Later History of St Peter’s
In the 19th Century there were many changes to the building, the first being the extension of the south aisle eastwards, and the insertion of the south gallery in 1815–1817, to join the north gallery of 1791. A very large oil painting by John James Halls, of “Christ raising the daughter of Jairus” which had won him the premium of two hundred Guineas when exhibited at the British Institution in 1813, was donated to the church by the artist in 1815. It occupied almost the entire width of the chancel and obscured much of the east window. The painting remained in the church until some time during the major refitting of the building in 1895-1901. The present whereabouts of the painting is unknown. In 1832 the south door was sealed up and the west doors opened.
Various properties off North Hill were purchased, one the gift of Revd Samuel Carr, the Vicar of St Peter’s, in 1836, the other bought by Revd W. Marsh in 1823, and the class rooms built on the site later became the church hall.
Drama occurred in 1842 when the Vicarage burned down. It seems that some church documents together with the church plate were destroyed along with the building, which had stood in High Street, and in 1803 could be described as “recently rebuilt”. The site had by 1844 been sold to Messrs. Green, Bawtree, Round and Egerton who built a Corn Exchange on the site. When the Corn Exchange moved in 1884 the building was sold and it became the Albert School of Art. Later still, it became a theatre until the Mercury Theatre was built in 1972. The building is now the Co-Op Bank. To replace the vicarage, a building on North Hill was purchased, probably also in 1842. This served until the present vicarage was constructed.
David Sears of Boston in Massachusets, USA, having had his ancestry traced to St Peter’s parish, attempted in the 1850s to purchase his ancestor’s tomb and transfer it to America. Finding that this was impossible, he had erected in the church two memorials setting out his ancestry as provided by his genealogist. These are transcribed on the memorials pages. He also donated a very large Flagon and Paten to the church in 1852.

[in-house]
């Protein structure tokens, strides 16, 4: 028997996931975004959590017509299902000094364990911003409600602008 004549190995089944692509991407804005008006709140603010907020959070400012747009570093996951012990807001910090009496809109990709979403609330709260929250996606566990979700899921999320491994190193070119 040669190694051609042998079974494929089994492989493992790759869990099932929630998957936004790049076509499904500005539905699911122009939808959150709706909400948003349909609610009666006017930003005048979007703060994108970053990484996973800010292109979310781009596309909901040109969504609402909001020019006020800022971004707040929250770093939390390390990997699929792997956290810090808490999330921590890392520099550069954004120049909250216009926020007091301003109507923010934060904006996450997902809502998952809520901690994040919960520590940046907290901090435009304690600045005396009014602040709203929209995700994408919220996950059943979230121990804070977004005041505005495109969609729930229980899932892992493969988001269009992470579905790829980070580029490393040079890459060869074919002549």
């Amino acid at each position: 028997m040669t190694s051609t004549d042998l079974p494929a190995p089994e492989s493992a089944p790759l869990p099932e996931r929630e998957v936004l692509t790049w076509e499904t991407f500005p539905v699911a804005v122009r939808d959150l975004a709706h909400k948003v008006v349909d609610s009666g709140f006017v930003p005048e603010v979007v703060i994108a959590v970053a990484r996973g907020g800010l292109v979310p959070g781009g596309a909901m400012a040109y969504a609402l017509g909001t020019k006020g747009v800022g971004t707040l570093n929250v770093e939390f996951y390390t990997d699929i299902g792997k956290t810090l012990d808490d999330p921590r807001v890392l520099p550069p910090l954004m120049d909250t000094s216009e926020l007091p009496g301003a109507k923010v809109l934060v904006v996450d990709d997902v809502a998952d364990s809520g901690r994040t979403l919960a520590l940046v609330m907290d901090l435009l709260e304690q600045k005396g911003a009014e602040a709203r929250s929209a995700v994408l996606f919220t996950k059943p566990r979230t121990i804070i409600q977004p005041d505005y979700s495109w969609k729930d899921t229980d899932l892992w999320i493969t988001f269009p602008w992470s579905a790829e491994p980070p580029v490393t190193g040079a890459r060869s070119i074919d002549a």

The Churchyard was officially closed for burials on 11 December 1854, however an entry in a list of clergy states that the last burial in the churchyard happened on 28 May 1877
A partial restoration was carried out in 1857–1859 at a cost of £1124, and the pews, tiled floor and heating pipes probably date from this time, though a new boiler was proposed for 1871. The organ was “Restored and Enlarged” by Messrs. Godball of Ipswich (at a cost of £457) and rededicated on 7th May 1874, and the churchyard walls, rails and gate piers are also from 1874–5 although the gates have long since been removed. The organ gallery was enlarged in 1878 to provide ten additional sittings. There was some internal redecoration in 1880 and 1883, the bells and clock were repaired in 1893 and the organ restored in 1896.
The clock that projects from the tower on a bracket inscribed “Redeem the Time” is the same as that shown in a photograph of 1890, and the mechanism that drives it is dated July 1865. Records show that from at least 1876 the Corporation of Colchester contributed to the costs of running and illuminating the clock.
The most significant of the changes to the building’s appearance was the work that was undertaken in 1895-6. The appeal leaflet of 1894, stating that the roof had been in a bad way for thirty five years, proposed a design by Messrs. King & Lister of Plymouth costing £5,000 which was more ambitious than the work finally completed. In the first phase, completed in 1896, the roof was completely renewed and the clerestory added, the windows of which provide light to the nave, and compensate for the loss of light from the aisle windows partly obscured by the galleries. Also at this time the chancel arch was built, but the space between it and the old chancel roof was simply filled with boards, this first phase of the work costing nearly £2,000. The organ was restored in the same year. Later the tower roof was repaired.